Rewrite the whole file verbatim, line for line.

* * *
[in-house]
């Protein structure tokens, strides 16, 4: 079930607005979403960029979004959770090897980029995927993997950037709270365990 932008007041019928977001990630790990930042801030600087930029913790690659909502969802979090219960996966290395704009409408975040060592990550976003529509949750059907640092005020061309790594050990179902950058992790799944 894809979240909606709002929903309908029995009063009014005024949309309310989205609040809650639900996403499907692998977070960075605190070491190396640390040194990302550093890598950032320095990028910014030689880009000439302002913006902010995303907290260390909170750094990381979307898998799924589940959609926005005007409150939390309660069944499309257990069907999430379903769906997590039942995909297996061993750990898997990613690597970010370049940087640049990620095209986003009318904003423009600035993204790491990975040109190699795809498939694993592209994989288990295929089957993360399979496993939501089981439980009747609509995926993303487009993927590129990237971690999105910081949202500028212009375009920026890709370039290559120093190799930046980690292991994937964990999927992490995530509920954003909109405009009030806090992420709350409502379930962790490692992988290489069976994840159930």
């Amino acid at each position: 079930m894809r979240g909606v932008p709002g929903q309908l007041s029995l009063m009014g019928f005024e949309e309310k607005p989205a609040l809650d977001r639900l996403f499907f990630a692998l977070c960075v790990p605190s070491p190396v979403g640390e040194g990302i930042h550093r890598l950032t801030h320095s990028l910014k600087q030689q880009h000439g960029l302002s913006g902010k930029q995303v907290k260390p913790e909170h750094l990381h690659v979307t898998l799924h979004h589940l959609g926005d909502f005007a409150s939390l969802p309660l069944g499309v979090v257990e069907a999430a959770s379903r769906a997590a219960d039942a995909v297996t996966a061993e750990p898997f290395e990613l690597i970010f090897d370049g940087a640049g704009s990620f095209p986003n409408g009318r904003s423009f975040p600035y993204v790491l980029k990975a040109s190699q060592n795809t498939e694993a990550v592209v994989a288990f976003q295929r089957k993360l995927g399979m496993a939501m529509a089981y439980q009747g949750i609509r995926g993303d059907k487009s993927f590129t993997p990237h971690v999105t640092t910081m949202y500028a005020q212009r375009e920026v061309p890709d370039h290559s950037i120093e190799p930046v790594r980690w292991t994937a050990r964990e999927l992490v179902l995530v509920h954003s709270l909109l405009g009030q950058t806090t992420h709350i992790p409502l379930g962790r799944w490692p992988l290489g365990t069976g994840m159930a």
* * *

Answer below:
[in-house]
């Protein structure tokens, strides 16, 4: 079930607005979403960029979004959770090897980029995927993997950037709270365990 932008007041019928977001990630790990930042801030600087930029913790690659909502969802979090219960996966290395704009409408975040060592990550976003529509949750059907640092005020061309790594050990179902950058992790799944 894809979240909606709002929903309908029995009063009014005024949309309310989205609040809650639900996403499907692998977070960075605190070491190396640390040194990302550093890598950032320095990028910014030689880009000439302002913006902010995303907290260390909170750094990381979307898998799924589940959609926005005007409150939390309660069944499309257990069907999430379903769906997590039942995909297996061993750990898997990613690597970010370049940087640049990620095209986003009318904003423009600035993204790491990975040109190699795809498939694993592209994989288990295929089957993360399979496993939501089981439980009747609509995926993303487009993927590129990237971690999105910081949202500028212009375009920026890709370039290559120093190799930046980690292991994937964990999927992490995530509920954003909109405009009030806090992420709350409502379930962790490692992988290489069976994840159930």
């Amino acid at each position: 079930m894809r979240g909606v932008p709002g929903q309908l007041s029995l009063m009014g019928f005024e949309e309310k607005p989205a609040l809650d977001r639900l996403f499907f990630a692998l977070c960075v790990p605190s070491p190396v979403g640390e040194g990302i930042h550093r890598l950032t801030h320095s990028l910014k600087q030689q880009h000439g960029l302002s913006g902010k930029q995303v907290k260390p913790e909170h750094l990381h690659v979307t898998l799924h979004h589940l959609g926005d909502f005007a409150s939390l969802p309660l069944g499309v979090v257990e069907a999430a959770s379903r769906a997590a219960d039942a995909v297996t996966a061993e750990p898997f290395e990613l690597i970010f090897d370049g940087a640049g704009s990620f095209p986003n409408g009318r904003s423009f975040p600035y993204v790491l980029k990975a040109s190699q060592n795809t498939e694993a990550v592209v994989a288990f976003q295929r089957k993360l995927g399979m496993a939501m529509a089981y439980q009747g949750i609509r995926g993303d059907k487009s993927f590129t993997p990237h971690v999105t640092t910081m949202y500028a005020q212009r375009e920026v061309p890709d370039h290559s950037i120093e190799p930046v790594r980690w292991t994937a050990r964990e999927l992490v179902l995530v509920h954003s709270l909109l405009g009030q950058t806090t992420h709350i992790p409502l379930g962790r799944w490692p992988l290489g365990t069976g994840m159930a």